A record 1,500 people enjoyed the sunshine and Wildflower Day activities at the 40-acre Ulistac Natural Area in Santa Clara on March 30.
The native floral attractions were the blue and bright purple California lilacs (Ceanothus), the yellow flannebush blossoms and a sprinkling of orange poppies.
A less flamboyant attraction required patience and binoculars to fully appreciate — the birds. The first tour on Wildflower Day was a bird-watching tour led by National Auduban Society volunteer Chris Johnson.
“This is my favorite time to bird watch here because of spring and all the flowers,” said Johnson.
Some of the birdwatchers had binoculars or cameras. San Jose resident Shirsho Sengupta’s camera had a huge, 150 – 600 mm telephoto lens. He considers bird watching a good way to connect nature and photography.
Bird watchers on eBird have recorded spotting 180 species of birds at Ulistac. It is now listed on eBird as a Bay Area birding hot spot.
Lead Ulistac volunteer Erica Fleniken advises listening for a bird song. Then if you remain still long enough, you can see every species from the smallest hummingbird and Bewick’s wren to large nesting hawks. Great Blue Herons sometimes wander over from the Guadalupe River, which borders Ulistac.
Fleniken, a Santa Clara resident, is also Ulistac’s wildlife photographer. She maintains a trail camera that records Ulistac’s night life, particularly the Gray Fox. She posts bird and other photos with descriptive information on Ulistac’s Facebook page.
Romance in the Treetops
In late March, Fleniken posted a love story. A photo taken in 2013 shows Ulistac’s first California thrasher. The male thrasher remained alone year after year, singing futilely to attract a mate.
The lonely thrasher even tried courting the Northern Mockingbirds, which are in the same family. But they rejected him time and again.
Then in 2018, a female thrasher miraculously appeared. After playing hard to get for a few months, she finally let the male thrasher share a tree with her.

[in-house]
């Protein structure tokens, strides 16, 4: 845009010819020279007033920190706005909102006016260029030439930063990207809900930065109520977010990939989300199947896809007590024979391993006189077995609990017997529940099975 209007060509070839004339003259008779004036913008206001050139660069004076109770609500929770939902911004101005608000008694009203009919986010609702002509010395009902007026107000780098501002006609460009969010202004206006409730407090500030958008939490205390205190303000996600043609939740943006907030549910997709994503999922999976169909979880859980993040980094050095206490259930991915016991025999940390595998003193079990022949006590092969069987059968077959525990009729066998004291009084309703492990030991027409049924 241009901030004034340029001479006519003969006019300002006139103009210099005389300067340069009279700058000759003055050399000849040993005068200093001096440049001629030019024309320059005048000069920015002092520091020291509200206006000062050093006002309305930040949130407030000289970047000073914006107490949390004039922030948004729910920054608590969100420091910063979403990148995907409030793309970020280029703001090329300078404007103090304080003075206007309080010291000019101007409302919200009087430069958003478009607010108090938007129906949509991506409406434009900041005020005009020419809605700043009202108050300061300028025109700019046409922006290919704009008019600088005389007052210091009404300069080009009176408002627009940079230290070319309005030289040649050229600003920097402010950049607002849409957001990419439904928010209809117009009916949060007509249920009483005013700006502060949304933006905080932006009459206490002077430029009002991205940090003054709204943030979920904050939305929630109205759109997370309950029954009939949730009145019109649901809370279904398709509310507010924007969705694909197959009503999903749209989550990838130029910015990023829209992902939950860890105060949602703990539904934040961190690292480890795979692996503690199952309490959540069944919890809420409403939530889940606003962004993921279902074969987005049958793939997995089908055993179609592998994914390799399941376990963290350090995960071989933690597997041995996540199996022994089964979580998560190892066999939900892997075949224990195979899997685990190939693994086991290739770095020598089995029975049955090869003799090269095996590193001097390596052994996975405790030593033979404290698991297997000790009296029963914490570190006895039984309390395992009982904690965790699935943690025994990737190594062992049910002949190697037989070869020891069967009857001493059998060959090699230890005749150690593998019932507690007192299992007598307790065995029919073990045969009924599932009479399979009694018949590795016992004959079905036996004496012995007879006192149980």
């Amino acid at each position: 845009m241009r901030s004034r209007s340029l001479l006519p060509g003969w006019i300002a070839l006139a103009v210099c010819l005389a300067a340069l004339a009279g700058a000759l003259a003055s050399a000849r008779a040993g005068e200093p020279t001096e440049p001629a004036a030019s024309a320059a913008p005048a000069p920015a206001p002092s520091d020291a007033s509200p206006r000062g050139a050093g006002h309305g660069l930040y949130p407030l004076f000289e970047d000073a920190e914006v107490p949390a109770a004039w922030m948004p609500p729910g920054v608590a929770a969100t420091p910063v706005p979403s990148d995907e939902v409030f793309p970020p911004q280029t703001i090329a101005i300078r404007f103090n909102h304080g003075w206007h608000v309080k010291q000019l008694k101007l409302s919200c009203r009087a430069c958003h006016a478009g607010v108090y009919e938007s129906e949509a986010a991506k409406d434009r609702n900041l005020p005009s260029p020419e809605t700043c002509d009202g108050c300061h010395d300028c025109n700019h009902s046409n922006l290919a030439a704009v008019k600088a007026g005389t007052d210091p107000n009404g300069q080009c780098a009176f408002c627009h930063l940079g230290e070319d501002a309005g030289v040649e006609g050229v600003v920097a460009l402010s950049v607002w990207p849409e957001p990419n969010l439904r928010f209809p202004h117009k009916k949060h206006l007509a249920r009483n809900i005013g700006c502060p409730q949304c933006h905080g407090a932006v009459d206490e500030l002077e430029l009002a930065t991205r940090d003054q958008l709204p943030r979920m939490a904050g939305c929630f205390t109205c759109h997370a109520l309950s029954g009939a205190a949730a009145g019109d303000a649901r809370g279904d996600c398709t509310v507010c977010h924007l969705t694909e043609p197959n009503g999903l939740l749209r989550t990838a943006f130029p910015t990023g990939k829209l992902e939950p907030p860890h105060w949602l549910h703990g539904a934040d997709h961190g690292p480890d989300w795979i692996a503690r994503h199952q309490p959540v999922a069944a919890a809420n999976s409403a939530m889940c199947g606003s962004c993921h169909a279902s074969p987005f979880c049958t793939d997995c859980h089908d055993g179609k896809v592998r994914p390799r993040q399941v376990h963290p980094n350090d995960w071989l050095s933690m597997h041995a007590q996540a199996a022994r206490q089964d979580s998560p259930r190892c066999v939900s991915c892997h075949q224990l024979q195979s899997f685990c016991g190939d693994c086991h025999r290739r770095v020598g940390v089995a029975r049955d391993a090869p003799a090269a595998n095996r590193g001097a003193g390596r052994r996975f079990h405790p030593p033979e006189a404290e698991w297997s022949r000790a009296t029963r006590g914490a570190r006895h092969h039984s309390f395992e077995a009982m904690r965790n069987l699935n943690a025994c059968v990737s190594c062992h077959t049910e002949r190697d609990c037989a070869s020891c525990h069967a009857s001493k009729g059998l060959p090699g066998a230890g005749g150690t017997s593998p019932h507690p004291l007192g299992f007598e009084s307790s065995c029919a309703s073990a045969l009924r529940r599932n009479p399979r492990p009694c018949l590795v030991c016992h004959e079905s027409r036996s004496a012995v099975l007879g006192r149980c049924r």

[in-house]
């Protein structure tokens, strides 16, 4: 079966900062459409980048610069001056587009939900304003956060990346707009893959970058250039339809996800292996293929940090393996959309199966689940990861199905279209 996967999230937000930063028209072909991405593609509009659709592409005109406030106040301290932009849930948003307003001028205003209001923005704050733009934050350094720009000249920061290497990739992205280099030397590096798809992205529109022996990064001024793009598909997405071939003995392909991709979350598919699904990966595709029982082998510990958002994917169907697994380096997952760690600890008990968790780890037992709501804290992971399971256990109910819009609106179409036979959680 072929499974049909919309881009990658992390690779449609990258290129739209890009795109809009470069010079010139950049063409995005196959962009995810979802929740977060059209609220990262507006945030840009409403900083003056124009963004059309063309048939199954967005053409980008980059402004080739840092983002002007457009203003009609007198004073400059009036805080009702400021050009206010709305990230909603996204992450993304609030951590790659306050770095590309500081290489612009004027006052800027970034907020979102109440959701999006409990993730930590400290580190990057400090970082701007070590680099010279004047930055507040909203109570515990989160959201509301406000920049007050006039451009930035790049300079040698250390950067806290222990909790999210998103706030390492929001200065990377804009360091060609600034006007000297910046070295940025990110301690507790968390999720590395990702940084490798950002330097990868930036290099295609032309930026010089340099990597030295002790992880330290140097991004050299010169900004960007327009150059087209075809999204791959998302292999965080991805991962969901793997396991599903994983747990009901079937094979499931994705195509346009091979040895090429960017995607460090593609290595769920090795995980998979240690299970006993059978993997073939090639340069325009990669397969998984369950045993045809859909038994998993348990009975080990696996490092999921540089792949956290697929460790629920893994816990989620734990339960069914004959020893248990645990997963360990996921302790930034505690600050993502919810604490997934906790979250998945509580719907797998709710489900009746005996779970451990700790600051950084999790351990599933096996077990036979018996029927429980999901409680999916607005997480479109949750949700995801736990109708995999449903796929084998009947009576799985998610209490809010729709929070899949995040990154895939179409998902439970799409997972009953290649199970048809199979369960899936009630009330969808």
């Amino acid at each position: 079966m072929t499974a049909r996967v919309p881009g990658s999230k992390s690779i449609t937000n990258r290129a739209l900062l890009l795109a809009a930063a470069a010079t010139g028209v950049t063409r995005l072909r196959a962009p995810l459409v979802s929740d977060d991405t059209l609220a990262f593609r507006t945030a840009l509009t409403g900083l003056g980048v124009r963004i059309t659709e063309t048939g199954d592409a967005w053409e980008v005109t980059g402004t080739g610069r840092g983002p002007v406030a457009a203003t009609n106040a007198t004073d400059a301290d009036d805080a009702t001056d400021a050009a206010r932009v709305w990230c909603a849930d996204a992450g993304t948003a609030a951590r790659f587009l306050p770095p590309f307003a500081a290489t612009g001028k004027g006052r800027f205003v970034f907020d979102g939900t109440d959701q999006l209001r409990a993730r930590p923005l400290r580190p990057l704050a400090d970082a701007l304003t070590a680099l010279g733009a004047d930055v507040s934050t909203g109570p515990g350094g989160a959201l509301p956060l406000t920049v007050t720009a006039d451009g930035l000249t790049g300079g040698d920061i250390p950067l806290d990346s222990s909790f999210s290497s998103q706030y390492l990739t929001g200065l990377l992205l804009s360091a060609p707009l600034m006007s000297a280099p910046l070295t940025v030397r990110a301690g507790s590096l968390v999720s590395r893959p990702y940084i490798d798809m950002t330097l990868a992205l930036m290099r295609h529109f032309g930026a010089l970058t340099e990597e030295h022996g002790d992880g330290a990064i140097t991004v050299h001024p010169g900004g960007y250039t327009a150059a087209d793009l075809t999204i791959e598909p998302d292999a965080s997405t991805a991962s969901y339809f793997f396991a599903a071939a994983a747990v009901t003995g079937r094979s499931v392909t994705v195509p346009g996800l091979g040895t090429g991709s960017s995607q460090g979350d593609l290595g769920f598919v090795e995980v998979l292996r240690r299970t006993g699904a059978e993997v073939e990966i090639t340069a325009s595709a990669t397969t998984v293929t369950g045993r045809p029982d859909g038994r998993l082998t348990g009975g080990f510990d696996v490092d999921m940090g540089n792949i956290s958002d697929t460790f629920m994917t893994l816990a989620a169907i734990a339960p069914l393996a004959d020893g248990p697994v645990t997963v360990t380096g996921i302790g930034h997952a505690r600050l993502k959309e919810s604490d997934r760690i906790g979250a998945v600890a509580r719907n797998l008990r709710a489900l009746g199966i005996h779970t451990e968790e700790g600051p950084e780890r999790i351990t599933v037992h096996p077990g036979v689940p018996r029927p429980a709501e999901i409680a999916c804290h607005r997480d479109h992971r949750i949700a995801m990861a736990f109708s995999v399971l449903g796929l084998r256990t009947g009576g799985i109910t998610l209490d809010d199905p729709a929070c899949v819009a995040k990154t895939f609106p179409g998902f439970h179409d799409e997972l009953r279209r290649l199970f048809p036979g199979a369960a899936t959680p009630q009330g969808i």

“So we can finally say that Ulistac’s only thrasher is no longer alone, and we couldn’t have asked for a happier ending,” wrote Fleniken on Facebook. “The mockingbirds are also quite relieved.”
For an even happier ending, Fleniken is hoping to spot baby thrashers.
“Documenting this wildlife helps prove that we are creating a healthy and thriving natural California habitat at Ulistac,” said Fleniken. “Individuals can do the same with their own backyard to help protect the wildlife, including bees and butterflies, by simply plating native gardens.”
Since 2001, volunteers with Ulistac Natural Area Restoration & Education Project (UNAREP) have put in thousands of hours of labor to transform Ulistac from a defunct golf course to a natural area at 4901 Lick Mill Blvd., a stone’s throw from Levi’s Stadium.
Between 2016 and December of 2018 alone, 8,600 hours of volunteer time were logged doing tasks such as planting 800 native shrubs and trees at nine different sites throughout Ulistac.
A formal bird survey was begun in 2017 to determine the effects of native plant restoration on local bird populations. The survey is done once every two weeks.
Each of six survey stations is visited for five minutes by a team of three volunteers. All the birds sighted within the bounds of Ulistac during that time are recorded on a spreadsheet.
Palo Alto resident Ruth Cantwell developed the survey protocol. She explained that it’s possible to spot ten to 15 different bird species and upwards from 40 birds during the hour that it takes to do the observations.
“Ulistac is one of the jewels of this area,” said Cantwell. “Volunteering like this is fun. I love birding, and this helps the world a little bit.”
More than 90 species of birds have been recorded since the bird survey began. An increase in bird numbers was observed between 2017 and 2018.
Visit Ulistac Natural Area’s Facebook page to view Fleniken’s photography or visit Ulistac’s website — www.ulistac.org.